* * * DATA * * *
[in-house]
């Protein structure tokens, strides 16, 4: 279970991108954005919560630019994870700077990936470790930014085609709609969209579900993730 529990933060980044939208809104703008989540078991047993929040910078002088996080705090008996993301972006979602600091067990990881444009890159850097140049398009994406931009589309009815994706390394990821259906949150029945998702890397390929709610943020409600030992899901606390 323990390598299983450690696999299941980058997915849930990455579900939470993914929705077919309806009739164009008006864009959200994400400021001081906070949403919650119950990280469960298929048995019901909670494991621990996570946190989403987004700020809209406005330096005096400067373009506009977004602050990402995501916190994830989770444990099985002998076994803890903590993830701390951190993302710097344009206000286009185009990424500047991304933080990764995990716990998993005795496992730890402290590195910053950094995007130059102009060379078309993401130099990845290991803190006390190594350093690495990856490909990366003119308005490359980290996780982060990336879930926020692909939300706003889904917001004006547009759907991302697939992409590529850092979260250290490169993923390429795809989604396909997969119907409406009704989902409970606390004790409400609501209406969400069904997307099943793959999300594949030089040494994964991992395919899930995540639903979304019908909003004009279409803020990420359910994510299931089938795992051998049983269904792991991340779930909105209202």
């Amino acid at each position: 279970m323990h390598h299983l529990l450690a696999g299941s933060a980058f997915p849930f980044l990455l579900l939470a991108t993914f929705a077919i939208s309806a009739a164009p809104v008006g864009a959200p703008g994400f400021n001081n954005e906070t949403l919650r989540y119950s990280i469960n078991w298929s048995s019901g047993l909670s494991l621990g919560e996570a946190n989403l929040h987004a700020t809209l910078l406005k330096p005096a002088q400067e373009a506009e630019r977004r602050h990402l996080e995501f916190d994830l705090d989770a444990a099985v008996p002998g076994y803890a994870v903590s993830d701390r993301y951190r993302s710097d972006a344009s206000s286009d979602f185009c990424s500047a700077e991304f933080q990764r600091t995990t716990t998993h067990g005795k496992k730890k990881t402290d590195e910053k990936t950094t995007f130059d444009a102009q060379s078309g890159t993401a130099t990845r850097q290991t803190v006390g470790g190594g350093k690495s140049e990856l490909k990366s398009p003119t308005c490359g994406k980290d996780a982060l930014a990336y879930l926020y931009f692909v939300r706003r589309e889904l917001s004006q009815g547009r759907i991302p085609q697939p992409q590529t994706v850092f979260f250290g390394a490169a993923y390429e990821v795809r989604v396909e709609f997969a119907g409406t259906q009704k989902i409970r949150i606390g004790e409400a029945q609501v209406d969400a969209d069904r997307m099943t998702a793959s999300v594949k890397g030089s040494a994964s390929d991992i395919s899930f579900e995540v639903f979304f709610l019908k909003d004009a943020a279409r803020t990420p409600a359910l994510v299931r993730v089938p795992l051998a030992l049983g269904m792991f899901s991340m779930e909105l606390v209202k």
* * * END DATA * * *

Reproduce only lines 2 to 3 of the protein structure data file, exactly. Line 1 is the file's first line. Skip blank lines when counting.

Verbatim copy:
């Protein structure tokens, strides 16, 4: 279970991108954005919560630019994870700077990936470790930014085609709609969209579900993730 529990933060980044939208809104703008989540078991047993929040910078002088996080705090008996993301972006979602600091067990990881444009890159850097140049398009994406931009589309009815994706390394990821259906949150029945998702890397390929709610943020409600030992899901606390 323990390598299983450690696999299941980058997915849930990455579900939470993914929705077919309806009739164009008006864009959200994400400021001081906070949403919650119950990280469960298929048995019901909670494991621990996570946190989403987004700020809209406005330096005096400067373009506009977004602050990402995501916190994830989770444990099985002998076994803890903590993830701390951190993302710097344009206000286009185009990424500047991304933080990764995990716990998993005795496992730890402290590195910053950094995007130059102009060379078309993401130099990845290991803190006390190594350093690495990856490909990366003119308005490359980290996780982060990336879930926020692909939300706003889904917001004006547009759907991302697939992409590529850092979260250290490169993923390429795809989604396909997969119907409406009704989902409970606390004790409400609501209406969400069904997307099943793959999300594949030089040494994964991992395919899930995540639903979304019908909003004009279409803020990420359910994510299931089938795992051998049983269904792991991340779930909105209202």
């Amino acid at each position: 279970m323990h390598h299983l529990l450690a696999g299941s933060a980058f997915p849930f980044l990455l579900l939470a991108t993914f929705a077919i939208s309806a009739a164009p809104v008006g864009a959200p703008g994400f400021n001081n954005e906070t949403l919650r989540y119950s990280i469960n078991w298929s048995s019901g047993l909670s494991l621990g919560e996570a946190n989403l929040h987004a700020t809209l910078l406005k330096p005096a002088q400067e373009a506009e630019r977004r602050h990402l996080e995501f916190d994830l705090d989770a444990a099985v008996p002998g076994y803890a994870v903590s993830d701390r993301y951190r993302s710097d972006a344009s206000s286009d979602f185009c990424s500047a700077e991304f933080q990764r600091t995990t716990t998993h067990g005795k496992k730890k990881t402290d590195e910053k990936t950094t995007f130059d444009a102009q060379s078309g890159t993401a130099t990845r850097q290991t803190v006390g470790g190594g350093k690495s140049e990856l490909k990366s398009p003119t308005c490359g994406k980290d996780a982060l930014a990336y879930l926020y931009f692909v939300r706003r589309e889904l917001s004006q009815g547009r759907i991302p085609q697939p992409q590529t994706v850092f979260f250290g390394a490169a993923y390429e990821v795809r989604v396909e709609f997969a119907g409406t259906q009704k989902i409970r949150i606390g004790e409400a029945q609501v209406d969400a969209d069904r997307m099943t998702a793959s999300v594949k890397g030089s040494a994964s390929d991992i395919s899930f579900e995540v639903f979304f709610l019908k909003d004009a943020a279409r803020t990420p409600a359910l994510v299931r993730v089938p795992l051998a030992l049983g269904m792991f899901s991340m779930e909105l606390v209202k």